Mayor urges residents to prepare for hurricane season

| June 8, 2018 | 0 Comments
Mayor Kirk Caldwell, city officials and meteorologist John Bravender provide information about hurricane season during a press conference, June 4, 2018. (Courtesy photo)

Mayor Kirk Caldwell, city officials and meteorologist John Bravender provide information about hurricane season during a press conference, June 4, 2018. (Courtesy photo)

HONOLULU — At a press conference, Monday (June 4, 2018), Mayor Kirk Caldwell was joined by city officials and Meteorologist John Bravender of the Central Pacific Hurricane Center to remind O‘ahu residents and visitors that we are now in hurricane season, and everyone should take the necessary precautions to prepare.

Hurricane season began on June 1 and runs through November 30. The Central Pacific Hurricane Center is predicting three to six tropical cyclones and an 80-percent chance of near or above-normal tropical cyclone activity.

“Due to the unpredictability of hurricanes and tropical storms all residents, visitors and businesses should take the time now to discuss hurricane preparedness and disaster preparedness plans, even though the 2018 outlook seems moderate,” said Mayor Caldwell. “Remember, it only takes one tropical storm or hurricane impacting the state to cause major problems.”

Mayor Caldwell and the city’s Department of Emergency Management urge all residents to know the following:
 
Hurricanes and Tropical Storms
Once a storm system crosses the 140-degree west longitude mark, it enters the Central Pacific area and would be in “Hawaiian” waters.  The important thing to remember is that a fast storm system moving at 12 mph can reach Hawai‘i in four to five days. That is not much time to prepare. Carefully monitor any hurricanes or tropical storms that develop or enter into Hawaiian waters until they safely pass our islands or dissipate.

Disaster Preparedness
Take the time now to consider basic disaster preparedness and what actions you or your family will take in the event a hurricane threatens O‘ahu. Due to our isolation and large population nearing one million residents it could be many days before local disaster relief efforts reach all of those who are affected.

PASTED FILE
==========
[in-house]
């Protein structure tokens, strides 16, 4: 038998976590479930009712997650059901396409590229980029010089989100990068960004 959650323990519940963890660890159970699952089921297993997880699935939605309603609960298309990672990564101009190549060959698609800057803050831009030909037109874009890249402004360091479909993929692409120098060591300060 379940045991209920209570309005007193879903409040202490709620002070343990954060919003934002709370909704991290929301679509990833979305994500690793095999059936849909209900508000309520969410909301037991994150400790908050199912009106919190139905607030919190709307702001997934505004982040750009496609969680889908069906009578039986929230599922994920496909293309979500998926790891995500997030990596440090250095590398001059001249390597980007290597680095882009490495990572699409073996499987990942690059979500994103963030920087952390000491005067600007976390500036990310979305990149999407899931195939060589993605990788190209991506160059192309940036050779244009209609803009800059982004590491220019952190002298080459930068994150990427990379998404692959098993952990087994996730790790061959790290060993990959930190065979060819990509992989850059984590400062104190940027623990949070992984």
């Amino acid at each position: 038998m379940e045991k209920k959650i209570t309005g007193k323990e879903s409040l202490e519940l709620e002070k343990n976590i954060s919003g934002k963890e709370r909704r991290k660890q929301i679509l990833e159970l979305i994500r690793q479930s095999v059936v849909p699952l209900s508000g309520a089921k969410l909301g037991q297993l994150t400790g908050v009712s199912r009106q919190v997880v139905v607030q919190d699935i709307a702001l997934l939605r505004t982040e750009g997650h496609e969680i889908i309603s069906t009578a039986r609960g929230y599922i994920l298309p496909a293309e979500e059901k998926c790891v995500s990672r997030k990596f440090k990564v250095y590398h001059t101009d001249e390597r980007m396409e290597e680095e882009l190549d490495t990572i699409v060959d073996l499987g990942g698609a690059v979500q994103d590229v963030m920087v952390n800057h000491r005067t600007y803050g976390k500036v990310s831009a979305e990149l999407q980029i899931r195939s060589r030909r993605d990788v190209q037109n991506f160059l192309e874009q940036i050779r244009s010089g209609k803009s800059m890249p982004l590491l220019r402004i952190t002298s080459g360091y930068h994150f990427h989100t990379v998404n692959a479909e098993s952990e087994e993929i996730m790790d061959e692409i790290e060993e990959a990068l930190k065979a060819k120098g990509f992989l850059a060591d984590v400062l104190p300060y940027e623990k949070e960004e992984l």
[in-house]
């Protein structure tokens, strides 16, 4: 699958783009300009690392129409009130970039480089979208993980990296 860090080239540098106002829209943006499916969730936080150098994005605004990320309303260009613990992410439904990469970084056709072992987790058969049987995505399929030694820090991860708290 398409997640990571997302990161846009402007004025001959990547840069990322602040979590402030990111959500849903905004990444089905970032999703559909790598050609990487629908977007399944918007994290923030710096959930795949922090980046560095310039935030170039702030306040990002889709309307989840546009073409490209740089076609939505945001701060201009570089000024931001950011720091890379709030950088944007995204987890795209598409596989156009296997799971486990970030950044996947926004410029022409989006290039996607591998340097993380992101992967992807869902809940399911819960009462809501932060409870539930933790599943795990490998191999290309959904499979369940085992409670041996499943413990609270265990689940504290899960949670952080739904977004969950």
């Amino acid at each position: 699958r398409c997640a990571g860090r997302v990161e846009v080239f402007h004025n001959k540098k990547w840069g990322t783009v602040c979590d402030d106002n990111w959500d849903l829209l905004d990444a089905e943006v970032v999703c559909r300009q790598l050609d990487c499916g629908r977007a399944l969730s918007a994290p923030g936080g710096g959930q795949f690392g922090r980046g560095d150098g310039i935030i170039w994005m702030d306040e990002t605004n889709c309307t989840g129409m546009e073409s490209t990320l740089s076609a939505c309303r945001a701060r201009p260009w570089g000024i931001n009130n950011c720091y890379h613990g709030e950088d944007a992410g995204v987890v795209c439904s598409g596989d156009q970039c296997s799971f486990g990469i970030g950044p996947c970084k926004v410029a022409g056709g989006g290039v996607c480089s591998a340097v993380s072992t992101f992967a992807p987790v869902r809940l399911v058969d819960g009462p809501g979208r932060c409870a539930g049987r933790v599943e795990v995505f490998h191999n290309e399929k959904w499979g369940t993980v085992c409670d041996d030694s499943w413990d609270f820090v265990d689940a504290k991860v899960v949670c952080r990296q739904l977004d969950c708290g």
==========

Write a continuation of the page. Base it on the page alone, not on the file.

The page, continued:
Individuals, families and businesses should be prepared to be on their own for at least 14-days. Assemble basic supplies such as food, water, clothing and important medications for a 14-day kit. Also, visit our website at www.honolulu.gov/DEM for more disaster preparedness information and to access downloadable information sheets.

Evacuation Zones
Be aware that if you live on the shoreline or near the ocean you may have to evacuate due to the hazard of hurricane produced storm surge. Review coastal evacuation maps in your telephone white pages or visit our web site at www.honolulu.gov/DEM and follow the instructions on the Tsunami Map Viewer to quickly see if you are in a tsunami/hurricane evacuation zone.

Emergency Alert System (EAS)
Important official emergency information, such as evacuation notification and shelter locations, will be broadcast over all TV and radio stations statewide using the EAS. Should your power go out during an emergency such as a hurricane, it then becomes vitally important that each household have a battery operated radio and spare batteries on hand to receive emergency information. Newer hand-crank generator or solar powered radios are also a good option. EAS broadcasts for major coastal evacuations will be aired in conjunction with a three-minute sounding of all Outdoor Siren Warning Systems on O‘ahu.

Emergency and Community Information via Social Media/Online
Like and Follow the Department of Emergency Management on Twitter at @Oahu_DEM and on Facebook at www.facebook.com/OahuDEM. Additional preparedness information can also be found on our website at www.honolulu.gov/DEM. Residents are also urged to follow Mayor Caldwell’s social media channels at: Twitter: @MayorKirkHNL; Facebook: facebook.com/MayorKirk; Instagram: instagram.com/mayorkirkhnl; and YouTube: youtube.com/MayorKirkHNL.
 
Emergency Email and Text Message Alerts
O‘ahu residents are encouraged to sign-up to receive emergency email, cellphone text messages and push alerts from the City and County of Honolulu by downloading the free HNL.info app from the App Store or Google Play. You can also register online at https://hnl.info/alerts/login.php HNL.info is also perfect for vacationers and out of town family or guests. Standard text messaging rates may apply depending on your wireless carrier and plan.

Non-English Speakers and Disabled
If you have a family member who does not speak English or a family member who, due to a disability cannot receive emergency information readily, we highly recommend forming a core group of family or friends who can assist with translations or providing important emergency information as well as assisting with disaster preparedness actions and if needed, evacuation.

Check insurance policies
Remember that homeowners insurance alone will not cover hurricane damage.  You will need separate policies for hurricane as well as flood insurance to protect against damage from coastal flooding. You can buy flood insurance separately through the National Flood Insurance Program.  Make sure to check and know what your existing insurance policies will or will not cover.

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Category: Community Relations, Leadership, News

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